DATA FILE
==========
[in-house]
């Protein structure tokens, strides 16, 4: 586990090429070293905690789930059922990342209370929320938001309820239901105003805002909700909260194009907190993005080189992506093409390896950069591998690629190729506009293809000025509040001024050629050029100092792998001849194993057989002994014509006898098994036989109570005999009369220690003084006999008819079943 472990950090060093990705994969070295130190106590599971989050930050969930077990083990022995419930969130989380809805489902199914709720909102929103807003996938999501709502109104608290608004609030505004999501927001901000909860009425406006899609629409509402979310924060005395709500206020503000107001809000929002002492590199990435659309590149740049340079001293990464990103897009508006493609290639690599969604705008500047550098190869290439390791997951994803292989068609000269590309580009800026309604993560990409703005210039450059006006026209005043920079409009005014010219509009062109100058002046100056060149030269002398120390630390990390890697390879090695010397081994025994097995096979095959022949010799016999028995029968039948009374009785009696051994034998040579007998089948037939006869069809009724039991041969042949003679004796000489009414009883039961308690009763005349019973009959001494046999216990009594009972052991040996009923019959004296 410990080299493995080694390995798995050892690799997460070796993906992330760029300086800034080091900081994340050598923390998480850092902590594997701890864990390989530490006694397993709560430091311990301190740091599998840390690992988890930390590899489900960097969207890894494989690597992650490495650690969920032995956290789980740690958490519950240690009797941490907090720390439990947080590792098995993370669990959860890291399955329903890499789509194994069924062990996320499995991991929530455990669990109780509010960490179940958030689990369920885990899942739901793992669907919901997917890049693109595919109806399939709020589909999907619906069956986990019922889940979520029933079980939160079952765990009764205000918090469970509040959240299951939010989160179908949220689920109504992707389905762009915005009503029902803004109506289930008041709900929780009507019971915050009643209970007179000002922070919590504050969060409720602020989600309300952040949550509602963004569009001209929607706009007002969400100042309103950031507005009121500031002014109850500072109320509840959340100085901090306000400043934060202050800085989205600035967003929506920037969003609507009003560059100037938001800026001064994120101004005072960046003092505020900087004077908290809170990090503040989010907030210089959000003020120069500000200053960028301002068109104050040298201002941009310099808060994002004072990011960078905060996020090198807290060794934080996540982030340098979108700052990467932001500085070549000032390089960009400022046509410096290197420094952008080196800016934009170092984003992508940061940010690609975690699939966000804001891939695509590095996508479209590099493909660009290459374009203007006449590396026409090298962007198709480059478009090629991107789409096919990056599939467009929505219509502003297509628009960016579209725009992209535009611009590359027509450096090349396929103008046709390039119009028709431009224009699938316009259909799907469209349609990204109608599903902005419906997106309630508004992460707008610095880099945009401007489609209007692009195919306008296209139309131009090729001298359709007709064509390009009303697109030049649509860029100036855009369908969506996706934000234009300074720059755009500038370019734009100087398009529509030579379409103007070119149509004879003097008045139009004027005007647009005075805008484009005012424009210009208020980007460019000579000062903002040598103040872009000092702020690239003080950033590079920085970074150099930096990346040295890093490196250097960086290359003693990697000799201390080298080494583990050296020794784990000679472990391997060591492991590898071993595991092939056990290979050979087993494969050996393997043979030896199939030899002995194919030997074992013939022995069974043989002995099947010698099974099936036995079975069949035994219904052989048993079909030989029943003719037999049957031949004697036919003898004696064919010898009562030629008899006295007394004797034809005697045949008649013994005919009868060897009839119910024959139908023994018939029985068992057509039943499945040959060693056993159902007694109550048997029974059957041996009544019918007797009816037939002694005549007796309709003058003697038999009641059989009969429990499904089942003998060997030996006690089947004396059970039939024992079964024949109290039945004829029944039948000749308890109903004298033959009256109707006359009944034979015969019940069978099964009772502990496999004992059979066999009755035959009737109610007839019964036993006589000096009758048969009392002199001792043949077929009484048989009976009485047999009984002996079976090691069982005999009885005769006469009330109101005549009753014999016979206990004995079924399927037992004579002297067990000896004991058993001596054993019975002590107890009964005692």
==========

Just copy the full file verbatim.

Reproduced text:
[in-house]
């Protein structure tokens, strides 16, 4: 586990090429070293905690789930059922990342209370929320938001309820239901105003805002909700909260194009907190993005080189992506093409390896950069591998690629190729506009293809000025509040001024050629050029100092792998001849194993057989002994014509006898098994036989109570005999009369220690003084006999008819079943 472990950090060093990705994969070295130190106590599971989050930050969930077990083990022995419930969130989380809805489902199914709720909102929103807003996938999501709502109104608290608004609030505004999501927001901000909860009425406006899609629409509402979310924060005395709500206020503000107001809000929002002492590199990435659309590149740049340079001293990464990103897009508006493609290639690599969604705008500047550098190869290439390791997951994803292989068609000269590309580009800026309604993560990409703005210039450059006006026209005043920079409009005014010219509009062109100058002046100056060149030269002398120390630390990390890697390879090695010397081994025994097995096979095959022949010799016999028995029968039948009374009785009696051994034998040579007998089948037939006869069809009724039991041969042949003679004796000489009414009883039961308690009763005349019973009959001494046999216990009594009972052991040996009923019959004296 410990080299493995080694390995798995050892690799997460070796993906992330760029300086800034080091900081994340050598923390998480850092902590594997701890864990390989530490006694397993709560430091311990301190740091599998840390690992988890930390590899489900960097969207890894494989690597992650490495650690969920032995956290789980740690958490519950240690009797941490907090720390439990947080590792098995993370669990959860890291399955329903890499789509194994069924062990996320499995991991929530455990669990109780509010960490179940958030689990369920885990899942739901793992669907919901997917890049693109595919109806399939709020589909999907619906069956986990019922889940979520029933079980939160079952765990009764205000918090469970509040959240299951939010989160179908949220689920109504992707389905762009915005009503029902803004109506289930008041709900929780009507019971915050009643209970007179000002922070919590504050969060409720602020989600309300952040949550509602963004569009001209929607706009007002969400100042309103950031507005009121500031002014109850500072109320509840959340100085901090306000400043934060202050800085989205600035967003929506920037969003609507009003560059100037938001800026001064994120101004005072960046003092505020900087004077908290809170990090503040989010907030210089959000003020120069500000200053960028301002068109104050040298201002941009310099808060994002004072990011960078905060996020090198807290060794934080996540982030340098979108700052990467932001500085070549000032390089960009400022046509410096290197420094952008080196800016934009170092984003992508940061940010690609975690699939966000804001891939695509590095996508479209590099493909660009290459374009203007006449590396026409090298962007198709480059478009090629991107789409096919990056599939467009929505219509502003297509628009960016579209725009992209535009611009590359027509450096090349396929103008046709390039119009028709431009224009699938316009259909799907469209349609990204109608599903902005419906997106309630508004992460707008610095880099945009401007489609209007692009195919306008296209139309131009090729001298359709007709064509390009009303697109030049649509860029100036855009369908969506996706934000234009300074720059755009500038370019734009100087398009529509030579379409103007070119149509004879003097008045139009004027005007647009005075805008484009005012424009210009208020980007460019000579000062903002040598103040872009000092702020690239003080950033590079920085970074150099930096990346040295890093490196250097960086290359003693990697000799201390080298080494583990050296020794784990000679472990391997060591492991590898071993595991092939056990290979050979087993494969050996393997043979030896199939030899002995194919030997074992013939022995069974043989002995099947010698099974099936036995079975069949035994219904052989048993079909030989029943003719037999049957031949004697036919003898004696064919010898009562030629008899006295007394004797034809005697045949008649013994005919009868060897009839119910024959139908023994018939029985068992057509039943499945040959060693056993159902007694109550048997029974059957041996009544019918007797009816037939002694005549007796309709003058003697038999009641059989009969429990499904089942003998060997030996006690089947004396059970039939024992079964024949109290039945004829029944039948000749308890109903004298033959009256109707006359009944034979015969019940069978099964009772502990496999004992059979066999009755035959009737109610007839019964036993006589000096009758048969009392002199001792043949077929009484048989009976009485047999009984002996079976090691069982005999009885005769006469009330109101005549009753014999016979206990004995079924399927037992004579002297067990000896004991058993001596054993019975002590107890009964005692």